Jul 7th, 2022

The Sustainability of Hard Seltzer

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The sustainability of hard seltzer

Is Hard Seltzer Sustainable?

Unless you live on the international space station, you’re a resident of Earth, just like us at Seltzer Nation. And, like us, you more than likely care about this big green and blue terrestrial ball we all live on. We are not alone in this. A recent study showed that one third of consumers are willing to pay more for environmentally sustainable products in the United States. That number rises to over forty percent for Millennial consumers. It’s not a stretch to say that sustainability matters to hard seltzer consumers as well. So, the question remains, is hard seltzer sustainable? If you want to protect your Earth and drink your hard seltzer too, we’re right there with you.

But… is that even possible?

We believe that it is possible, but we’ll get to that a little later.

The Sustainability of Hard Seltzer

One thing that Hard Seltzer can boast over many other alcohol industries is that it’s primarily packaged in aluminum cans. According to the Aluminum Association, “Aluminum is infinitely recyclable and nearly 75% of all aluminum ever produced is still in use today.”

Glass is another material that’s 100% recyclable without loss of quality, but two thirds of US consumer glass ends up in landfills. Let’s not even get started on plastics. So, if you’re drinking from a can, you’re already working toward change.

Aside from the aluminum packaging, it’s hard to argue that the alcohol industry is good for the environment. Just producing the base ingredients (including corn, sugar, and water) takes a toll on the earth. We are not going to attempt to debate the environmental analysts on the toll of the alcohol industry.

That said, we have seen an increasing trend of hard seltzer producers making environmental commitments. For example, one company is pledging a hundred-million dollars to offsetting CO2 emissions while others have already reached carbon neutrality. The demand for delicious alcoholic drinks isn’t going to dry up overnight. And yet, we believe in supporting companies who are in turn supporting the earth.

Hard Seltzer Companies Making Changes

Unfortunately, our power as hard seltzer consumers has a limited effect on protecting the environment. At the end of the day, it’s up to the alcohol producers to make the necessary changes, though that doesn’t mean that the rest of us can drop the terrestrial ball.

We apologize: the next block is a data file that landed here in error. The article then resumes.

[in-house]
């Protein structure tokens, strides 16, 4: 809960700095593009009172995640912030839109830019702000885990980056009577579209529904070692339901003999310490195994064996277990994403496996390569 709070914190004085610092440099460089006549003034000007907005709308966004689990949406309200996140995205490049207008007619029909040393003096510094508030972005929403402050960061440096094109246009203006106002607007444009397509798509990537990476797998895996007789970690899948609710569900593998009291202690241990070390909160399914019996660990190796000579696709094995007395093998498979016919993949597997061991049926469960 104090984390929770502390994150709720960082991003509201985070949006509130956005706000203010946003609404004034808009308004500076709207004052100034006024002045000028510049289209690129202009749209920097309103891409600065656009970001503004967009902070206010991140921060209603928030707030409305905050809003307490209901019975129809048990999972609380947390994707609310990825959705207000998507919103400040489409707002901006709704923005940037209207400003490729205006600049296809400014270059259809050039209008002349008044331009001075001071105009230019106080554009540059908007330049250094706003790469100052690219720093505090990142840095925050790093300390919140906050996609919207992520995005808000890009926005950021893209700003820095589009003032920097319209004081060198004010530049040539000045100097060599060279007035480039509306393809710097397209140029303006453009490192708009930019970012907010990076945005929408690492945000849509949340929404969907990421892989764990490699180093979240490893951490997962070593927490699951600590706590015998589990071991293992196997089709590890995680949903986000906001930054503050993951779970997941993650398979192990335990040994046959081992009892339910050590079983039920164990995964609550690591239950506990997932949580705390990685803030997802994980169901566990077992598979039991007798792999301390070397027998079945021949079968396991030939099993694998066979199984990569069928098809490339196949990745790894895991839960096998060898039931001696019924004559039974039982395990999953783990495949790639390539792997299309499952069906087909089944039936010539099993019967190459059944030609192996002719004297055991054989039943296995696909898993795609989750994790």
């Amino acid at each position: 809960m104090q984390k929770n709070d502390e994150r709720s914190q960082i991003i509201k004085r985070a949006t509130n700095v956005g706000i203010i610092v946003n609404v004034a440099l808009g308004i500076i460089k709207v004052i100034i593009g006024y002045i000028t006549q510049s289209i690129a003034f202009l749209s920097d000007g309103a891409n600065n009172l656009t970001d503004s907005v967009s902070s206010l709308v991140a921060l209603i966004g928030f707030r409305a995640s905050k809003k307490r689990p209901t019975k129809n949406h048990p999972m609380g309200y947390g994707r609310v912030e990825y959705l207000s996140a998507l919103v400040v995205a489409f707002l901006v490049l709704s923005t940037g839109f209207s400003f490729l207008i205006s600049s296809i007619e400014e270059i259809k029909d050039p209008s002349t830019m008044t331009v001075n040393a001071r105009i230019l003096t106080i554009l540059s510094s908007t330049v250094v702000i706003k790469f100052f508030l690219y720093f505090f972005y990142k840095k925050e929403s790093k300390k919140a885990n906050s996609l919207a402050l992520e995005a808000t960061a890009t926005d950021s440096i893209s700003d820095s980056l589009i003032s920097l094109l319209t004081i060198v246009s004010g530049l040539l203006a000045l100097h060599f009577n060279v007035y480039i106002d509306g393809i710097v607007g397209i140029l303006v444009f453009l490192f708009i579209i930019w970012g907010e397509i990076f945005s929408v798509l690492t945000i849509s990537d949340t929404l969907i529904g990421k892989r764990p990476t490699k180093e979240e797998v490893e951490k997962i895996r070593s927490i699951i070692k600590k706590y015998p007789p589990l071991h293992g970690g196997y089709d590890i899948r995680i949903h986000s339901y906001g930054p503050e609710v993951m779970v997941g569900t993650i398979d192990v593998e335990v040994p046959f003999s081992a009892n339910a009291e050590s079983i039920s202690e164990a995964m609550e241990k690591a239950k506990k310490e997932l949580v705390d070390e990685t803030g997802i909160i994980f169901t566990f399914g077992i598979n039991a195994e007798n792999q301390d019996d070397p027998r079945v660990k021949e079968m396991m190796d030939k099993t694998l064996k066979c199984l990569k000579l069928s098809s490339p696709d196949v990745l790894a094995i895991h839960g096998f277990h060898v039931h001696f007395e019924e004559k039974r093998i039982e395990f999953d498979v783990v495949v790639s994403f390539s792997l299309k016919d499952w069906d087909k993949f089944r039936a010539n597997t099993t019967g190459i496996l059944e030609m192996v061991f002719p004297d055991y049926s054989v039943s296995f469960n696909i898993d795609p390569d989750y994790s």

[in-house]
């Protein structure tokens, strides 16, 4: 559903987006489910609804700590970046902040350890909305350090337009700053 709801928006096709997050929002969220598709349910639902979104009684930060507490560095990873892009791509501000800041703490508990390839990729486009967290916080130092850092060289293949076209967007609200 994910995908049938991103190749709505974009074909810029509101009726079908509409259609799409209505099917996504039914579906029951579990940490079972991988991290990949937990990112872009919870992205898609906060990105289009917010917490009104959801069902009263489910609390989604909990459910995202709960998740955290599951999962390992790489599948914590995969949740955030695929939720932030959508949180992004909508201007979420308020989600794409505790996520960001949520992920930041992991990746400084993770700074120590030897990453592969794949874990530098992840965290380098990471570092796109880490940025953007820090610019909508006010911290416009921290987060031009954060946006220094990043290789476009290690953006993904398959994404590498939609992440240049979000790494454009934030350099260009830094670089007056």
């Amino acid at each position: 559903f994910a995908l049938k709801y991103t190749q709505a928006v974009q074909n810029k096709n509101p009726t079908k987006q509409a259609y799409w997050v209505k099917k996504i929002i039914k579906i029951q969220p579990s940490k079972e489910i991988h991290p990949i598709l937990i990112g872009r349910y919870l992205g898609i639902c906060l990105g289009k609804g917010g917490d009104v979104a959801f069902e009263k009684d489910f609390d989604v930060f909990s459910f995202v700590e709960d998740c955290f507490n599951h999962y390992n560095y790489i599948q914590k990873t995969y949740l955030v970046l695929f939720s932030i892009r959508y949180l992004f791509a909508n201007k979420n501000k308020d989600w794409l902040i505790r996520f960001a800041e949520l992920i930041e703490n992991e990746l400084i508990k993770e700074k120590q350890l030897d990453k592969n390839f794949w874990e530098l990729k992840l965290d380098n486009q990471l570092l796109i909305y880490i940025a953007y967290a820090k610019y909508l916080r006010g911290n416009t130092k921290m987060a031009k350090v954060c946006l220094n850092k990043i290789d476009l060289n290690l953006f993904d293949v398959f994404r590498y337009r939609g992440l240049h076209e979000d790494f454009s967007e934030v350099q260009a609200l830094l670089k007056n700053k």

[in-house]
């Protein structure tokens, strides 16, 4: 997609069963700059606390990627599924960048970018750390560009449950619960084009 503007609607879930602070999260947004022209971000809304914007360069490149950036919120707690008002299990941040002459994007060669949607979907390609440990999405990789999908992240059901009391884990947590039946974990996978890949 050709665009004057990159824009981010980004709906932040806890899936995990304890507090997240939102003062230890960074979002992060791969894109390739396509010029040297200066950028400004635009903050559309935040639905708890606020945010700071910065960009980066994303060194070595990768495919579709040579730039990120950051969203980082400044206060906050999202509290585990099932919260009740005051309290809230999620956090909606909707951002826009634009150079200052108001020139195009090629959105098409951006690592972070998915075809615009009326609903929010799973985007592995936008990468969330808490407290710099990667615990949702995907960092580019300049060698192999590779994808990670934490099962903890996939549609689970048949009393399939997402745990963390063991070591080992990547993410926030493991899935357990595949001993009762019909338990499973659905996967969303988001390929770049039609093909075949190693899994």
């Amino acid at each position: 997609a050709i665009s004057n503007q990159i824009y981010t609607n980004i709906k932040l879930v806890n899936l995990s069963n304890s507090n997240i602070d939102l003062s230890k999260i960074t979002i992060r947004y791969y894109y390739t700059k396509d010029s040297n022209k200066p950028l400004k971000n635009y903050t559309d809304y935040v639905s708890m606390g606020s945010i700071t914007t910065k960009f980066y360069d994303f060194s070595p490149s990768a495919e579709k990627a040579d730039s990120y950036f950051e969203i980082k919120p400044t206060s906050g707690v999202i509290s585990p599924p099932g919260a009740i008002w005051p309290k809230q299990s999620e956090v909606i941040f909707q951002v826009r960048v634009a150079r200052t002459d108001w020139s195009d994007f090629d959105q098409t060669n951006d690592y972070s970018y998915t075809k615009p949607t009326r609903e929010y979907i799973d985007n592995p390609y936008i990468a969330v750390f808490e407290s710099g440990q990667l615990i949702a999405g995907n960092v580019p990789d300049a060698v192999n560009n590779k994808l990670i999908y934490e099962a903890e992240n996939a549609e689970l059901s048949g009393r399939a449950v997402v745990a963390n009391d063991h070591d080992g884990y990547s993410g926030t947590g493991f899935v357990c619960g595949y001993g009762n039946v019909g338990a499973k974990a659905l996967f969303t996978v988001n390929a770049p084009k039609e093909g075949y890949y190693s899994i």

That’s why it’s so heartening to learn about how Coors Seltzer promised to restore one billion gallons of river water. It’s even more encouraging to hear that they followed through on that promise. Sadly, Molson Coors discontinued Coors Seltzer in the hotly competitive US market, but their efforts continue in Canada where they’ve committed to restore 6.5 billion litres of water (approx. 1.7 billion gallons) by the end of 2022. While those of us in the US are mostly out of luck in supporting their efforts through our patronage, Molson Coors, produces Vizzy Hard Seltzer which is widely available in the USA and also ranked #8 in the US Seltzer market in 2021.

Check out Seltzer Nation’s Vizzy Hard Seltzer flavor reviews.

Not to be outdone, Anheuser-Busch has dedicated over one hundred million dollars to making their facilities more sustainable, and they celebrated one of their major goals of using 100% renewable energy for production of their domestic seltzer brands within months of making this investment.

Check out Seltzer Nation’s flavor reviews of Anheuser-Busch’s Bon Viv.

Check out Seltzer Nation’s flavor reviews of Bud Light Seltzer.

These are just two of the most notable environmental commitments, but there are smaller producers who have reached carbon neutrality; one example is Swiss Sundays Hard Seltzer who is working with the organization ClimatePartner to offset CO2 emissions, and, closer to home, Milwaukee’s Tierra Buena Hard Seltzer has committed that they mitigate their emissions with reforestation projects in Latin America. These companies may be small players in the world of hard seltzer, but they’re leading the way to a greener future.

 

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